Our top goal for 2019 is to finally pay all our debt off and become debt-free. I usually take the attitude that dwelling on the past doesn’t help me make the next best decision for my future. But that doesn’t mean that there aren’t lessons to be learned from our past mistakes.
Since I know so many of us are trying to get a handle on our finances as part of setting the new year up. And as I’ve been thinking about where we’re heading in the future, I wanted to share a few past money mistakes that I would avoid if I were faced with them again.
Let’s just get this one out of the way. Credit cards are such a slippery slope for me. No matter how much my intentions were to pay them in full every month, that’s never worked out for me. We’ve wasted so much money on interest, and I will be so thankful when we’ve paid them off and closed for good.
I paid cash for my first car when I was 19 years old; it died about a year later, and my relationship with car payments. Not only does it not make sense to send money to the bank every month to drive a depreciating vehicle, but having a car note also dictated that I had to carry full coverage and my deductible for my car insurance.
Now, we pay ourselves a car payment each month; it goes straight into the savings account to be used for future repairs or replacement. Also, when we paid cash for the Mister’s last car, there was no drama around buying the car. We simply located a vehicle that was within budget and told the dealer what our price was; the paperwork was done within an hour. Easy peasy.
Signing a lease and utilities with a partner I wasn’t married to
To be fair, I was very young and very in love. And when things fell apart with the guy I dated all through college, not only did I have a broken heart, but I had to move and extricate our intertwined finances.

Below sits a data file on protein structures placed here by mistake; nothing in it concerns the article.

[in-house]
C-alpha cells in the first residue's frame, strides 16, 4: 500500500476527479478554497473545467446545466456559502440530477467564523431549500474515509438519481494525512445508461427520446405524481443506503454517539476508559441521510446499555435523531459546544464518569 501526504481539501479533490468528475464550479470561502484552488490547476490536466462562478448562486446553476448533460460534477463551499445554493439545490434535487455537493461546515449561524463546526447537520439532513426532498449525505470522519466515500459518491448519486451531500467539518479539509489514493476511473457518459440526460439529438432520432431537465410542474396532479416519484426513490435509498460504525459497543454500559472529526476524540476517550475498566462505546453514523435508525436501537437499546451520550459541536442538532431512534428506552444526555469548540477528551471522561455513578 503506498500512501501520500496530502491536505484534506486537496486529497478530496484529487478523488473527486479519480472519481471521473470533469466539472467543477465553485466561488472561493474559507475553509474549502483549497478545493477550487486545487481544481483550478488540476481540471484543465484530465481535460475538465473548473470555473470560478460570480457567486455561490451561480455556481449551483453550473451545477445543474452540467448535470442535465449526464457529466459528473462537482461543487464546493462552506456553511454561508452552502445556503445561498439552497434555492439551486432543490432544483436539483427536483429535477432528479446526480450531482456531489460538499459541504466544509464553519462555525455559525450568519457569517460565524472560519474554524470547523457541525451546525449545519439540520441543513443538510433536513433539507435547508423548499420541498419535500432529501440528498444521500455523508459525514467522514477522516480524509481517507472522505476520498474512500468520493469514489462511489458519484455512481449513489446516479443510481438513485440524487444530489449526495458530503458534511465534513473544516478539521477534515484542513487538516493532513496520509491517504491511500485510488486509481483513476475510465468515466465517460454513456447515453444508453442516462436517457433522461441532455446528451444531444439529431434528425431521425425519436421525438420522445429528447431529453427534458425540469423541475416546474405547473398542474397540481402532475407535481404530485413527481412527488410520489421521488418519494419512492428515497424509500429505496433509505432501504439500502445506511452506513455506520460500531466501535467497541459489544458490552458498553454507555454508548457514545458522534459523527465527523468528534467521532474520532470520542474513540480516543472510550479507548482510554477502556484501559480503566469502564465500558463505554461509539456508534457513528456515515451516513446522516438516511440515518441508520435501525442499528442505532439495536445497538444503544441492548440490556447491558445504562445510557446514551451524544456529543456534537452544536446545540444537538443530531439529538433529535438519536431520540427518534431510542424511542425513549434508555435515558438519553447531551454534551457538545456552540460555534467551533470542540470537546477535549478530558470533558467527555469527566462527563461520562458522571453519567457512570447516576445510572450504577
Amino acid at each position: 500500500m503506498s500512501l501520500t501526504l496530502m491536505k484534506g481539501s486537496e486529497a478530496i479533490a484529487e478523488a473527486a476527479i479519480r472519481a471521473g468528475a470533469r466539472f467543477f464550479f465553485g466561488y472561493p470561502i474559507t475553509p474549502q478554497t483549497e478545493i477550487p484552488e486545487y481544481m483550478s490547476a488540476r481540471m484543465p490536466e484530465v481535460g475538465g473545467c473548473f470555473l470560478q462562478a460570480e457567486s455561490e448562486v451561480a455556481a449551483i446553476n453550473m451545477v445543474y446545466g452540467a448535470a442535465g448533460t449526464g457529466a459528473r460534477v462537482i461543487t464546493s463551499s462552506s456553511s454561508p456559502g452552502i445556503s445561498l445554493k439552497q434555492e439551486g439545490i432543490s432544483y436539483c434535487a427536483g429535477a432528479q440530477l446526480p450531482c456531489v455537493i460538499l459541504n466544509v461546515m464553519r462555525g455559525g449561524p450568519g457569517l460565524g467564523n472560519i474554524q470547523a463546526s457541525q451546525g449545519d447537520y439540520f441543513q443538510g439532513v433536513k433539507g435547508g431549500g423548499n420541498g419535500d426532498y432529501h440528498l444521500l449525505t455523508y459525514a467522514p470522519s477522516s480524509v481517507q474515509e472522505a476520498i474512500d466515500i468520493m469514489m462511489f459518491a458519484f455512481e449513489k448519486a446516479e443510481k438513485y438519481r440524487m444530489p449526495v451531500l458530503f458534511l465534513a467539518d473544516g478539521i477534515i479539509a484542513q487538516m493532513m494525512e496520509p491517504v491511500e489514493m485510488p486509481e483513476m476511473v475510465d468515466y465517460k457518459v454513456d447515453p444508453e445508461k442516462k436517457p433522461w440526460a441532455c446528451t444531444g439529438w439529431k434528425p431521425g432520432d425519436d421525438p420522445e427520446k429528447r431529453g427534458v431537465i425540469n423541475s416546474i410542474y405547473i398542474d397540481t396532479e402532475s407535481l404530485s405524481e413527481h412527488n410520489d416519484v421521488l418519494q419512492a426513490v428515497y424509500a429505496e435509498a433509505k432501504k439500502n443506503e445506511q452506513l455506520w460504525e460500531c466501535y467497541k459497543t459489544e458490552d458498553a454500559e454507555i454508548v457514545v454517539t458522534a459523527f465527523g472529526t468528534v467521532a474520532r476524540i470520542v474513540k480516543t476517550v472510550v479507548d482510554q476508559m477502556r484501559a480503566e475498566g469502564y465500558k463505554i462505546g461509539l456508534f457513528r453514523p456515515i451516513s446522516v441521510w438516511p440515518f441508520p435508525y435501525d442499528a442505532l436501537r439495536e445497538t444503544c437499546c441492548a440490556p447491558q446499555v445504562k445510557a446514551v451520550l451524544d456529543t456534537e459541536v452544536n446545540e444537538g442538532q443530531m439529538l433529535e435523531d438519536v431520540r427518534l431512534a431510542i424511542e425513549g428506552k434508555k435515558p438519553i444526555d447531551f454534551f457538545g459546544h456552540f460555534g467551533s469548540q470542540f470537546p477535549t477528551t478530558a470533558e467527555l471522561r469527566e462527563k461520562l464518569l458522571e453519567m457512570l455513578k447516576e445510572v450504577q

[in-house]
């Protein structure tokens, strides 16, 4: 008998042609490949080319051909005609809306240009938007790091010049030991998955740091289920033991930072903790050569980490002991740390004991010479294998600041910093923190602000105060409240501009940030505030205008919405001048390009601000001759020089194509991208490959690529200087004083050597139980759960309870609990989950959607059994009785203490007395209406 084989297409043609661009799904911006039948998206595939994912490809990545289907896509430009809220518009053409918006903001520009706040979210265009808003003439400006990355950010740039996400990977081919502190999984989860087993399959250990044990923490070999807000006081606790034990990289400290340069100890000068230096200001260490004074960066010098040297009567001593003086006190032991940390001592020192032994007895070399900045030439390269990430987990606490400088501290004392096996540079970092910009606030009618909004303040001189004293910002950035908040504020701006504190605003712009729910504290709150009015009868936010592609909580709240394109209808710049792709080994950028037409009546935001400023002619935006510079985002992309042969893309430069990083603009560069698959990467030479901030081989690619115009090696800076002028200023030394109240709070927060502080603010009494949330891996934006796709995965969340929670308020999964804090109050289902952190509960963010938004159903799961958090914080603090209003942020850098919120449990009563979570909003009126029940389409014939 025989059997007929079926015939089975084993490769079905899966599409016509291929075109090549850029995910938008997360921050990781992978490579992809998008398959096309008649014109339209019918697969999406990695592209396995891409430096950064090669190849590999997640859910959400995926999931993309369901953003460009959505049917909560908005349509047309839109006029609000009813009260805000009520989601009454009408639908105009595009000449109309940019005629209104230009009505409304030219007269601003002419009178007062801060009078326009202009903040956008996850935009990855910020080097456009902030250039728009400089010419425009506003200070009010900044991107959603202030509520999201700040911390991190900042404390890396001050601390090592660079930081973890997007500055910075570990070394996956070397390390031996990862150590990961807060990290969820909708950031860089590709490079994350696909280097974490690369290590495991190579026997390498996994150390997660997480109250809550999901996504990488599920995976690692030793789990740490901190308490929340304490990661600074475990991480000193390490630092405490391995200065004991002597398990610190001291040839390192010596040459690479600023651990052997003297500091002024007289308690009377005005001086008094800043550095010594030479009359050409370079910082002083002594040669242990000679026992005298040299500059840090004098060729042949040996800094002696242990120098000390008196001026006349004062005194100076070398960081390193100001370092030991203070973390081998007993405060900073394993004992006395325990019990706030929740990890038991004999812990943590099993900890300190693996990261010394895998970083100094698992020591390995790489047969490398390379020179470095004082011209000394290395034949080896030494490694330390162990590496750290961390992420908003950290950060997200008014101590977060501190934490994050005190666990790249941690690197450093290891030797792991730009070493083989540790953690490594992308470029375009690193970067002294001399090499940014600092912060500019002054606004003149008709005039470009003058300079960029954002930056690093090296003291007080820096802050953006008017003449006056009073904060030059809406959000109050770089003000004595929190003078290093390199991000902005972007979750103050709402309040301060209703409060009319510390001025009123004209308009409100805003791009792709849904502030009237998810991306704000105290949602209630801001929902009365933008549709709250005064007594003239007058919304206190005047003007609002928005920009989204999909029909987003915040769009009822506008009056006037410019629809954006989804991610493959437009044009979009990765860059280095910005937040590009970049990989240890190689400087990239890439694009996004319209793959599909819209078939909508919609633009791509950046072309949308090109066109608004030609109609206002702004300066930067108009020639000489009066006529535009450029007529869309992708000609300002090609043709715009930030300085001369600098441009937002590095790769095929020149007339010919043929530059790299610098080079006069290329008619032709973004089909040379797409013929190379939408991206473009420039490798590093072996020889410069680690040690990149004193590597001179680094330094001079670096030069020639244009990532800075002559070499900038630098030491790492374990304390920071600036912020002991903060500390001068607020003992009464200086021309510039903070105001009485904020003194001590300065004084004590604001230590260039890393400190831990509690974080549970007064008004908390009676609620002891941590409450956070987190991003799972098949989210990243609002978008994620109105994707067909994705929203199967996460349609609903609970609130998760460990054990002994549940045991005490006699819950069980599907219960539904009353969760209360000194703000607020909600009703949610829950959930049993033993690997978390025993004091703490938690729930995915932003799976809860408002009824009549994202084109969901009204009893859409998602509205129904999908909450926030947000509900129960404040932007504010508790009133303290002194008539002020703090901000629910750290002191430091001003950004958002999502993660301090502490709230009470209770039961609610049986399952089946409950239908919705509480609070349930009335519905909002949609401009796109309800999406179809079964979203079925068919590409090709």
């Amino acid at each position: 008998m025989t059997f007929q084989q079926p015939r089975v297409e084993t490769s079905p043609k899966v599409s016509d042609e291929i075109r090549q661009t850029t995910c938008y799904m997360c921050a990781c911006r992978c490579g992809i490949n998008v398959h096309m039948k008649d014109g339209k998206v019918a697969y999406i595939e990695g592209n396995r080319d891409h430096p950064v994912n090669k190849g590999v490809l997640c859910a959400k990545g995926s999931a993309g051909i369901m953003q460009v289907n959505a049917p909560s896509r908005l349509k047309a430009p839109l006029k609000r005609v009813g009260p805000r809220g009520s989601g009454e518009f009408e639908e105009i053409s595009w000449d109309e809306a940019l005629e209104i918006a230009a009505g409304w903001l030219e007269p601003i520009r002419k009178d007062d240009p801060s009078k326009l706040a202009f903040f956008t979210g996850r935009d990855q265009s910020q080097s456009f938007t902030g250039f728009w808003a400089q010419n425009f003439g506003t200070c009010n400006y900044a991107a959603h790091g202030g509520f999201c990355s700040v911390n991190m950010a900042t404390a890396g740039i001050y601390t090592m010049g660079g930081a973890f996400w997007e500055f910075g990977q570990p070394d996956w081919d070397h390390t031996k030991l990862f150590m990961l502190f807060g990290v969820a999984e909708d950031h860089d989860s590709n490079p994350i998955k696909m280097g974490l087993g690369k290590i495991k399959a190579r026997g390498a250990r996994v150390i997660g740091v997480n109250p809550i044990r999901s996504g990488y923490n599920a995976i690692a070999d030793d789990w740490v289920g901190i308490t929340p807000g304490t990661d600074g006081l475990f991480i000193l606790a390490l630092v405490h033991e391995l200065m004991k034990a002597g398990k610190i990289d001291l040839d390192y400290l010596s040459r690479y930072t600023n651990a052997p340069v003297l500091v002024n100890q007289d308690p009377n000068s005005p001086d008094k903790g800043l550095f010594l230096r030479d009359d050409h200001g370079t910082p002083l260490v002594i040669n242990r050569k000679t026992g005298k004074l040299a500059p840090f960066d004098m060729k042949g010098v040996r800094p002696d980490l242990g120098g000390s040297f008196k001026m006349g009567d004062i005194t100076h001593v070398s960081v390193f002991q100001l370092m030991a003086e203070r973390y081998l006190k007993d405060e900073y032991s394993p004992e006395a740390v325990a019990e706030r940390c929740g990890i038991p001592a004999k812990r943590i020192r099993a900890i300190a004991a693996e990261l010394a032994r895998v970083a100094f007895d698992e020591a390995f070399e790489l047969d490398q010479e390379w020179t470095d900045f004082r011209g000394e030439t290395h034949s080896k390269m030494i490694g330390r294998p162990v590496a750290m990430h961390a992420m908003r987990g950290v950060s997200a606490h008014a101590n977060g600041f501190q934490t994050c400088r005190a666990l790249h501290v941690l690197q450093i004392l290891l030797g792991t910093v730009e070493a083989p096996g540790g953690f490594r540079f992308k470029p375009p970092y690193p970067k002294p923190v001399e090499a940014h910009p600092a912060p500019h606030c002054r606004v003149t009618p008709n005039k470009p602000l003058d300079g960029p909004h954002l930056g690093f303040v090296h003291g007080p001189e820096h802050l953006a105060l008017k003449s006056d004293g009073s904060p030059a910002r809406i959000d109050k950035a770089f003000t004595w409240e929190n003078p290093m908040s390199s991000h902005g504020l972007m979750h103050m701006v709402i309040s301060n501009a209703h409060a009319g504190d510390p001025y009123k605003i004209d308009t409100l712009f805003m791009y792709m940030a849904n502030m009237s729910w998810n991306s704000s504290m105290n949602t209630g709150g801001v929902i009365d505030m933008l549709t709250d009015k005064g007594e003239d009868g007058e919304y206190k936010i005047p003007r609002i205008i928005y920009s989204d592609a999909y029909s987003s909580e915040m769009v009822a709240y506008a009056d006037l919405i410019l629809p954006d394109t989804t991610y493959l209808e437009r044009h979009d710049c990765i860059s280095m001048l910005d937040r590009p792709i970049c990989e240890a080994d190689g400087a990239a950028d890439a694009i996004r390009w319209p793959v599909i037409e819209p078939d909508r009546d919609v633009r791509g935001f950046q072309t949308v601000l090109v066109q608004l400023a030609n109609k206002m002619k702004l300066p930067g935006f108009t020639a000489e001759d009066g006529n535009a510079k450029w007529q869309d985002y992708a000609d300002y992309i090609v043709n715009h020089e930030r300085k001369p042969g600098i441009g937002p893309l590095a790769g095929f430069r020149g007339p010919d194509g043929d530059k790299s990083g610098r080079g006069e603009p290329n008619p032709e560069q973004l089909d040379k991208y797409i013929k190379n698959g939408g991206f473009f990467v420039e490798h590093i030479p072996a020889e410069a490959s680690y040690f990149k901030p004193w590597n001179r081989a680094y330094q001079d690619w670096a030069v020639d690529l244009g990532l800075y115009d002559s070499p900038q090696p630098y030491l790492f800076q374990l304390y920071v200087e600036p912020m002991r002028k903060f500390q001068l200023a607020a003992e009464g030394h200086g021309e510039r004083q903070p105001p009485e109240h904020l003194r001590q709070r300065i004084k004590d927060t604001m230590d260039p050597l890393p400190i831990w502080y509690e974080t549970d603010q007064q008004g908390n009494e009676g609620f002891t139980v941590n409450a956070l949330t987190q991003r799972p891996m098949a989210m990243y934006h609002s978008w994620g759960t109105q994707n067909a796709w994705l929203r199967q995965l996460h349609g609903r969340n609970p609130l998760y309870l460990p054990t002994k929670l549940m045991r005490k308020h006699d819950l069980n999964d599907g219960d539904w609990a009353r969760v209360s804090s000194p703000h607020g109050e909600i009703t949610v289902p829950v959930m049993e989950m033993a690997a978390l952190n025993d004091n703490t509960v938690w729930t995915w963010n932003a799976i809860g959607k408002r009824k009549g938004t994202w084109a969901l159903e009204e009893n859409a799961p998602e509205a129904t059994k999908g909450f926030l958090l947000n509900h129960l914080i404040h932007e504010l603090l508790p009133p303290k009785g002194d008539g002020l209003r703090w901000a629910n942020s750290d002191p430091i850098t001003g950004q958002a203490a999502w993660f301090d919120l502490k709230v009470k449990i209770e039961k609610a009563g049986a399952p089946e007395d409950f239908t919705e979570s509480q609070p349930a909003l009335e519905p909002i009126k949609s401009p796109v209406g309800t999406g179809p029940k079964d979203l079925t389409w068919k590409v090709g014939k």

Not only did we lose our security deposit, but guess who got stuck with remaining balances on the power, internet and cell phone bills.
I recognize that whether you live with a boyfriend/girlfriend is an extremely personal decision. But for me, this just didn’t work out. When the Mister and I decided to move in together, we agreed upon a set amount of living expenses that I would pay him and didn’t put both our names on any accounts together until about 2 weeks before our wedding.
Cashing out a 401(k) when I left a job
Chalk another one up to youth and “urgency” of poor decisions. When I was about 23-24 years old, I determined that I needed then funds in my retirement account from a previous job more than I needed to be investing during a tanking economy.
After taxes and penalties, I maybe netted $2500. All I can say is that I’m glad I learned this lesson at the very beginning of my investing career before I could have lost myself serious money. But still, it’s tough to think that if I had rolled that money into an IRA, it probably would have doubled by now.
Taking out an SBA loan to purchase my business
This one is a tough one for me to figure out how I could have avoided it. When I first purchased my business, the previous owner self-financed the sale with the plan that I’d make a balloon payment to him after 24 months.
This plan worked quite well until we learned that I didn’t have sufficient personal assets for any bank to use as collateral to get a loan for this balloon payment.So, I found myself going through a loan process with SBA, which was cumbersome and expensive (think more than $4000 in closing costs).
In addition to the fact that SBA loans are tied to prime (so the payment has increased as our economy has improved), there’s also a requirement that I send them copies of my business and personal financial statements every year or they could choose to call the note…even though I’ve never missed a payment.
However, with every previous mistake, I can see where I had an alternate choice; with the SBA loan, I don’t see another way at that time. While having a significant payment auto-deducted each month has at times caused stress around cash flow, I’m happy to report before the end of 2019, the loan will be paid off.
So, there are my financial skeletons: 5 money mistakes to avoid. If I were able to speak to 20-something-year-old Aubrey, I’d tell her to be patient, save more and avoid the “easy” money decisions. Luckily, I still have a say in future Aubrey’s financial wellbeing.
Are you ready to take control of your financial future? Here are a few books I recommend reading: